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Landmark moment for digital currency

Tomorrow El Salvador will adopt Bitcoin as its national currency, together with the US dollar, becoming the first country in the world to do so.
Source ©Allan Swart
Source ©Allan Swart 123rf
Nigel Green, chief executive and founder of deVere Group, a financial advisory, asset management and fintech organisation, believes other nations will soon follow suit.

“El Salvador is making history with a bold jump into the future of money – which is, inevitably, digital – by officially recognising Bitcoin as legal tender together with the dollar,” comments Green.

Currently, outside of the US and its territories, there are seven other sovereign nations that use the dollar.

“Other countries, in particular other Central and South American nations, will be watching with great interest to see if the experiment works to shore up El Salvador’s shaky economy,” he says.

There’s no doubt that there are major risks attached to the decision made by the young maverick president, Nayib Bukele.

“These include the possibility that El Salvador could run out of dollars, and that institutions, such as the International Monetary Fund (IMF), might not look favourably on a nation that has adopted Bitcoin,” he says.

While the risks prompted some El Salvadorans last week to take to the streets to protest the adoption of Bitcoin as an official currency, Green is cautiously optimistic about the move for five key reasons.

Often a costly problem
“El Salvador chose to be reliant upon a major ‘first-world’ currency, the dollar, to complete transactions. But this reliance on another country’s currency also comes with its own set of, often very costly, problems.

“The El Salvadoran government cannot print its own money and the economy cannot benefit from the US Federal Reserve’s money-printing agenda. Therefore, El Salvador must either borrow or earn the dollars it needs.

“A stronger dollar can have a crippling impact on emerging-market economies, such as that of El Salvador,” he explains.

“By adopting a cryptocurrency as legal tender these countries then immediately have a currency that isn’t influenced by market conditions within their own economy, nor directly from just one other country’s economy.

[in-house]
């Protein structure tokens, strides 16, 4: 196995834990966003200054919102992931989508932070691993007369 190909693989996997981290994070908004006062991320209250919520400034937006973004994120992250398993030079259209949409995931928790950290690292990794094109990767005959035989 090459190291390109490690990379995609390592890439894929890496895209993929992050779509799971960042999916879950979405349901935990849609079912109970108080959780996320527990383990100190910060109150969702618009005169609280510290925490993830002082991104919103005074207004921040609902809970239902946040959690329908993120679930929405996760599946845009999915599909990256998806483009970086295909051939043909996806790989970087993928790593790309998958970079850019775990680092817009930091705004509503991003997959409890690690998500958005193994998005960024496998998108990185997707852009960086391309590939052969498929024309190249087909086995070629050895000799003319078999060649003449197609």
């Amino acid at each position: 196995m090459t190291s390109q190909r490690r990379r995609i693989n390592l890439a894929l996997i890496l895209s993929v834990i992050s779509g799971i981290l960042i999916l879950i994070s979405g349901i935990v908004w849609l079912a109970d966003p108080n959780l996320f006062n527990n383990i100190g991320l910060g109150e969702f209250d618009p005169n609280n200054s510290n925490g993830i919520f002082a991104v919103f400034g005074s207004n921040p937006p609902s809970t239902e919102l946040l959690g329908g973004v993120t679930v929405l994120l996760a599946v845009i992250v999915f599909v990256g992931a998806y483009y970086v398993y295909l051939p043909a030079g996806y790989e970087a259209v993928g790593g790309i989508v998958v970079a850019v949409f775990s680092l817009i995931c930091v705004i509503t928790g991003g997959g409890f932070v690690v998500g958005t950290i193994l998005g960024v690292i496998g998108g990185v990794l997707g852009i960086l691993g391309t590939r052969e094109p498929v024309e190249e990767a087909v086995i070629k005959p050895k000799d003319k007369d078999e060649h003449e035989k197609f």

“Bitcoin operates on a global scale and is, as such, largely impacted by wider, global economic changes,” he adds.

More purchasing power
“Central banks around the world have been devaluing their currencies, while Bitcoin’s supply is not only limited, but also new coins are mined at a decreasing rate too. El Salvadorans could, therefore, find their new adopted currency gives them more purchasing power when they buy from overseas,” Green says.

Cut the cost of remittances
El Salvador's adoption of Bitcoin could cut the cost of remittances, a major source of income for millions of people. The remittances would be made faster and easier too, compared to money transfer services or bank wires, so remittances are likely to further increase.

Growing the size of reserves
By diversifying the nation’s dollar reserves into the cryptocurrency, there could be additional opportunities to earn yield, meaning the size of the reserves would grow.

Capital inflows
El Salvador could benefit from significant foreign investment and capital inflows as digital asset organisations are likely to relocate to the Bitcoin-friendly nation.

Clearly, if the adoption proves to be a success it will be a massive step for Bitcoin’s mass adoption as other countries will follow El Salvador’s lead.

“Due to their similar reliance on remittances, amongst other factors, other nations, including Panama, Guatemala and Honduras, could also adopt Bitcoin should the process in El Salvador run smoothly and there’s greater economic growth, stability, and levels of financial inclusion as a result,” explains Green.

Greens says this is truly a landmark moment in the evolution of digital currency. “We’re giving a measured welcome to the move that could make a hugely positive impact on this Central American nation and its population.

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